Later, after the official party was over, we all prepared for a group picture: wheelchairs in front of the stage, the rest of us behind the wheelchairs or up on the stage. As I maneuvered around to get in place for the picture, random hands would reach out to touch me; people would try to get my attention, to smile at me, hug me, sometimes even to kiss me on the cheek. I realized that, in anticipation of this trip, I had been hungering for this moment, hungering to be part of this excitement, this love, this joy. I, who had helped supply the simple gifts distributed earlier, had just received the greatest gift – the gift of pure Christmas joy.

Thursday, December 11, 2008

Bridge of Love

When we were waiting for our first Korean-born child to come home, we worried about the care she was receiving away from us. Was anybody holding her, rocking her? Was she experiencing any love? Would she be able to cuddle and love us? Well, we needn’t have worried. We quickly learned that, not only had she been held and loved, but by some standards, she was spoiled (though I don’t really believe you can spoil a baby). Contrary to our fear that she might not be receiving enough human touch, we learned that it is customary for foster mothers here to carry babies constantly. Our daughter not only welcomed our human touch, she expected to be held all of the time. She had been well-fed in both body and soul.

For the third year in a row, I am in South Korea at Christmastime as part of a Christmas Gift Team from our adoption agency, Holt International Children’s Services. Yesterday, we attended the 40th annual celebration for foster mothers who provide care here in Korea for babies waiting to go home to their adoptive families. The celebration honored women who have given five, ten, fifteen, twenty-five and thirty years of service as foster mothers as well as a handful who are retiring, having reached their 65th birthdays. I have seen these foster mothers in action. On my first trip to Korea, while I waited to meet my son, I watched as foster mothers, babies on their backs, came into the clinic waiting area. Many of them know each other and the chatter in the room was constant – and it was clear that the main topic of conversation was their babies. “See how he’s grown!” “Look at this new tooth!” “Watch her smile!” I didn’t understand the words, they were spoken in Korean, but the meaning did not require translation. Caring for these babies is not just a job, though they do it 24/7 with very little in monetary compensation; it’s obviously a passion. It’s my observation from watching the foster mothers and from hearing them speak at these luncheons, that they do this job, give their love because they see it as their part in helping these babies survive and thrive while they wait to go home to their new families – they are a bridge of love from the birth family to the adoptive family.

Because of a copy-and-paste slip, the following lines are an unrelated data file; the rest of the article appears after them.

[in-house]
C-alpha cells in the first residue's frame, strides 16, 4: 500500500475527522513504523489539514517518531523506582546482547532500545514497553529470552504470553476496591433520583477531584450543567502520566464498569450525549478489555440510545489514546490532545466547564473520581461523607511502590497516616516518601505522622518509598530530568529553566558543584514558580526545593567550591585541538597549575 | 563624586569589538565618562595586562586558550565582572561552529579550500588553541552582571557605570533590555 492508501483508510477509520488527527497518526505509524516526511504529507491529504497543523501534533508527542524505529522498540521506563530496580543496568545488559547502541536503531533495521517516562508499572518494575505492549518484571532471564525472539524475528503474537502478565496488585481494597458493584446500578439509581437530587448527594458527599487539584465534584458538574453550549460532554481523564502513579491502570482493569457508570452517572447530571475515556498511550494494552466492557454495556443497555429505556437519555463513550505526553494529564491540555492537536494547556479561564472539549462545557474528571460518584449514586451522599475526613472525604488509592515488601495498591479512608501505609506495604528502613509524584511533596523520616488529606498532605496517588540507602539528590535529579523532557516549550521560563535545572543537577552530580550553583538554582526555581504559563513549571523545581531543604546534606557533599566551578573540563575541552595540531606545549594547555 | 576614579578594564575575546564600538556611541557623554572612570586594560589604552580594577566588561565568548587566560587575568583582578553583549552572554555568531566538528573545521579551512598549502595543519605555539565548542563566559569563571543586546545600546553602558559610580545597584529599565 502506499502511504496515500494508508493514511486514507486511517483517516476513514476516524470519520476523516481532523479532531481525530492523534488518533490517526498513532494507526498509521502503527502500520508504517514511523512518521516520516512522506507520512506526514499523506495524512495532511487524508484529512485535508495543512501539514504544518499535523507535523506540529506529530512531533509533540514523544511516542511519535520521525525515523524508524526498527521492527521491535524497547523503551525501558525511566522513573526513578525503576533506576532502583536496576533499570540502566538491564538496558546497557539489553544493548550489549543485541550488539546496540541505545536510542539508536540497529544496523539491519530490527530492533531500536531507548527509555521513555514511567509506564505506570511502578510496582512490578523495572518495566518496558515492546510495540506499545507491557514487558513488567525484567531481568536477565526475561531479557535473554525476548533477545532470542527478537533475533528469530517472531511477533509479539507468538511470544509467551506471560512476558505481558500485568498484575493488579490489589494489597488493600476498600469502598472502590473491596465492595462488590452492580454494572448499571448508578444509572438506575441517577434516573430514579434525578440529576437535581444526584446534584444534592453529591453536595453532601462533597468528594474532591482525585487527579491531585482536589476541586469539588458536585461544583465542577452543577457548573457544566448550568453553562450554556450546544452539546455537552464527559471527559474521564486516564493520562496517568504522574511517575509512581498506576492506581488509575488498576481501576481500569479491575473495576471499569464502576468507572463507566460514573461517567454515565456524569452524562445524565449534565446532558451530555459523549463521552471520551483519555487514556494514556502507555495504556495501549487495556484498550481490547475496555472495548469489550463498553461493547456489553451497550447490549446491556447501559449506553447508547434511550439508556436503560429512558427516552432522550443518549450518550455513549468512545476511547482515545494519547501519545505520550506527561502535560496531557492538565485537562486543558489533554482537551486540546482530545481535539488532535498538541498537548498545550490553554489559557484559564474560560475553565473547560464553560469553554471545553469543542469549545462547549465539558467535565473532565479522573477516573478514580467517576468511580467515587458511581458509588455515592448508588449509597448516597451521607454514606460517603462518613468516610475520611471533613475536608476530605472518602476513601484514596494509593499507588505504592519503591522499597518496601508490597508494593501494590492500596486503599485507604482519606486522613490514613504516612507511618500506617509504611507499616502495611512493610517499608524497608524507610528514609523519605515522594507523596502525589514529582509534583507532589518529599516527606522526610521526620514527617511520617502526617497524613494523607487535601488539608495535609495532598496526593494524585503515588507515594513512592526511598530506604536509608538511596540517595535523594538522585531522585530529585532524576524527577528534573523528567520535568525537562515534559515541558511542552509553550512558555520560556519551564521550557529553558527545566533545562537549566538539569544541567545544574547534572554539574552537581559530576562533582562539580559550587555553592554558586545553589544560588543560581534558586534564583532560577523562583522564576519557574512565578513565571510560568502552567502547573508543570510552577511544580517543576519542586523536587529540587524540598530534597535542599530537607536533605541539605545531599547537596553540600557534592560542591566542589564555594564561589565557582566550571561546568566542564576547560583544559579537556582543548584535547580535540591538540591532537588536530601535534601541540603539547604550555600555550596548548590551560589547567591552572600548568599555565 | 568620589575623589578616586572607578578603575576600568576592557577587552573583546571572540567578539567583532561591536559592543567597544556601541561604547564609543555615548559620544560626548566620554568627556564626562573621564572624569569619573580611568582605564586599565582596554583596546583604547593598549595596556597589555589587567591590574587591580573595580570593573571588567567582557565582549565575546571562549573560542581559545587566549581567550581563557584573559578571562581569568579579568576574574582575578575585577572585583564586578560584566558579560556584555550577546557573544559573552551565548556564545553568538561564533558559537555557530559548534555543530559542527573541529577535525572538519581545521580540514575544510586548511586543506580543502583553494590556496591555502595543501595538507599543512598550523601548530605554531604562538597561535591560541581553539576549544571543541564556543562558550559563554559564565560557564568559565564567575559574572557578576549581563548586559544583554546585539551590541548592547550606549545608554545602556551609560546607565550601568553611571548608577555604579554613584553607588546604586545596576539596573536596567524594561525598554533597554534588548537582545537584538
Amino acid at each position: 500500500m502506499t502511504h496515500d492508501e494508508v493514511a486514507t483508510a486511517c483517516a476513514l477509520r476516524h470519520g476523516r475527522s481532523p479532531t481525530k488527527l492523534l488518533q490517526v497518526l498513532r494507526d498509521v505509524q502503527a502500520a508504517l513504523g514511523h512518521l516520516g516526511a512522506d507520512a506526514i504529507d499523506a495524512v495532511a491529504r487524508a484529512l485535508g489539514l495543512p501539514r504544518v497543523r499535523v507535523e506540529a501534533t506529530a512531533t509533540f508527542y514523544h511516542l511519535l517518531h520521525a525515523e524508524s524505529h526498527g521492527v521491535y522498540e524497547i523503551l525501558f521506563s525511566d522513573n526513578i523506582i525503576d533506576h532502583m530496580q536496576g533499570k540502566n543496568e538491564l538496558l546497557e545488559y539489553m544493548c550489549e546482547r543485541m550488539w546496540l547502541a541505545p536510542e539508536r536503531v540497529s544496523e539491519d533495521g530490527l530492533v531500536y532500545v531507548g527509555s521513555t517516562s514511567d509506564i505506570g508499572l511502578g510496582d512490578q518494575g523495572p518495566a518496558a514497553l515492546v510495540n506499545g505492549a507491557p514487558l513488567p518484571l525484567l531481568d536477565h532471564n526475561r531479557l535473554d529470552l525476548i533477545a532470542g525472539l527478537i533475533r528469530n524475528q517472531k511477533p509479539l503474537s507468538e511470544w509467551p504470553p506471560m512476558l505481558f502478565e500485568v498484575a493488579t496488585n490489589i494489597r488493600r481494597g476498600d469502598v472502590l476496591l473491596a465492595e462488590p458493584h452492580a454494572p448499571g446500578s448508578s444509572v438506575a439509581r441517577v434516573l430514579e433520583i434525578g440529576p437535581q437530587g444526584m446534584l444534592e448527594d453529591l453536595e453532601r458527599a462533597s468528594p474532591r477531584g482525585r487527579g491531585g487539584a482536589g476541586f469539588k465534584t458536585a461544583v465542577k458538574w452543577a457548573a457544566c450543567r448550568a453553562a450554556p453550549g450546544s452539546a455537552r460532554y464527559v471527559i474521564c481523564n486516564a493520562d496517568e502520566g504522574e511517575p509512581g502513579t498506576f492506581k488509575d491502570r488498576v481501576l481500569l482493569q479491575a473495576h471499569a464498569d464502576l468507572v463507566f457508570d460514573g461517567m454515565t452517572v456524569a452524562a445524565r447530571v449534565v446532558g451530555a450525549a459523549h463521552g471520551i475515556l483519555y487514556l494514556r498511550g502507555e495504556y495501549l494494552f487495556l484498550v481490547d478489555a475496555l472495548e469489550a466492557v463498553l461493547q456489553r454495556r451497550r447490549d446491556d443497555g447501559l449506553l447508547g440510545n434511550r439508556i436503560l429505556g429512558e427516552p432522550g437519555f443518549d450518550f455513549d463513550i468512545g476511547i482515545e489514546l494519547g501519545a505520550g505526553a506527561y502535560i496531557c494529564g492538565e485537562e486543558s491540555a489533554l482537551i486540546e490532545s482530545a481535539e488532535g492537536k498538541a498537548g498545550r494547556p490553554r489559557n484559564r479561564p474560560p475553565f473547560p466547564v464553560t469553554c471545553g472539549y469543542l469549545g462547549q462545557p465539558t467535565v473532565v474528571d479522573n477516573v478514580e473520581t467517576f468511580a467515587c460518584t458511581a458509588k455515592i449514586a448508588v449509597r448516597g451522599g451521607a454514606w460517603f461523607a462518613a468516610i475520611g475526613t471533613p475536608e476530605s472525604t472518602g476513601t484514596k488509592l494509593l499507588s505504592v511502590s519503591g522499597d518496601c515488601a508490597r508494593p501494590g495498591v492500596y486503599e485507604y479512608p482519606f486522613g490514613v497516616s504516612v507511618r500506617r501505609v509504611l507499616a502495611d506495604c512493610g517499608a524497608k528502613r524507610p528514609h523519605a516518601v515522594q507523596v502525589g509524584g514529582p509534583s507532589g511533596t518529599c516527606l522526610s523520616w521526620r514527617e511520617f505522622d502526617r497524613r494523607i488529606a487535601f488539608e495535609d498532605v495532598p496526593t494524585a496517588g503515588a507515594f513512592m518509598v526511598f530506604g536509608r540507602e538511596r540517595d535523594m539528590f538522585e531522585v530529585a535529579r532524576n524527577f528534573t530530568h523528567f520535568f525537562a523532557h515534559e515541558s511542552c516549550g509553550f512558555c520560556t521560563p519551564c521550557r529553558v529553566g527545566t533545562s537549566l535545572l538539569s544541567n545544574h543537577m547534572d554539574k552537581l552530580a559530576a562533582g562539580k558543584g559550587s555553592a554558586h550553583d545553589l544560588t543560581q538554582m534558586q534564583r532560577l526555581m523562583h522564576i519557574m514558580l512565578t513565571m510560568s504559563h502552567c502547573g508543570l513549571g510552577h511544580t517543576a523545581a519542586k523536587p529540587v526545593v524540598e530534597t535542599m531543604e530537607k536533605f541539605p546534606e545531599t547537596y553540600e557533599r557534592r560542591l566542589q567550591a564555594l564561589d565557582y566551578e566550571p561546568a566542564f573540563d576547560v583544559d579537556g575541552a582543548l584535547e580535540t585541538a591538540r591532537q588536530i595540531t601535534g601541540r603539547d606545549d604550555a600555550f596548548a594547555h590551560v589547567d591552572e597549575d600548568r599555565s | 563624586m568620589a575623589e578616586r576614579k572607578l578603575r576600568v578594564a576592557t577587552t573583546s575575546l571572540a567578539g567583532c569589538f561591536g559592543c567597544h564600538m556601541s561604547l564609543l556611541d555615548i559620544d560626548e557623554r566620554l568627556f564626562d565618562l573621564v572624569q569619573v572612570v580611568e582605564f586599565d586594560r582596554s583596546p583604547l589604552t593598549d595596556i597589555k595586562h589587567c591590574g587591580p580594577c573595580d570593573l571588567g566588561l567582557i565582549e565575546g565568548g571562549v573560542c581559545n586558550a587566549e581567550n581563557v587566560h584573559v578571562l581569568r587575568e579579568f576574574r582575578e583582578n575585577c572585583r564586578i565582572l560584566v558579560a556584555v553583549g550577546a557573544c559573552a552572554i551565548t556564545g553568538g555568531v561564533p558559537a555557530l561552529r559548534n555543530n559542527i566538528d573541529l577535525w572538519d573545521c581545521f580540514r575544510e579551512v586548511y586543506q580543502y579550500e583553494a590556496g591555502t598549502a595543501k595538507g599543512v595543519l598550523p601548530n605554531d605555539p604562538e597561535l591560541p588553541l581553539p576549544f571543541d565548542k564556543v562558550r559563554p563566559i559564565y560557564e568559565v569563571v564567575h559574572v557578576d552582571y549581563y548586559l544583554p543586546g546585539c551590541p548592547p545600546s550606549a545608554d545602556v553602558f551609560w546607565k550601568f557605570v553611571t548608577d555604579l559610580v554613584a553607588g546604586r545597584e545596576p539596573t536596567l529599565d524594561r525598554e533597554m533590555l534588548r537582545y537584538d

Two of our team members, girls ages eleven and twelve, had the opportunity yesterday to meet with their foster mothers for the first time since leaving Korea as infants. These girls had been with their foster mothers for a few short months, but the connection was obvious. The older girl, having seen her foster mother (and the entire foster family) in a different part of the room, could hardly wait to go to her. She had a small gift for her foster mom and as soon as there was a short break in the program, her mom told her that she could go ahead and take the gift to her foster mom. The girl jumped up from her seat and made her way in the crowded room to the place where her foster family waited. The girl greeted her foster mother and handed over the gift, but it wasn’t the gift in her hand that held meaning, it was the gift of the engulfing, mutual hug that showed just how much value both the children and their families put on that bridge of love.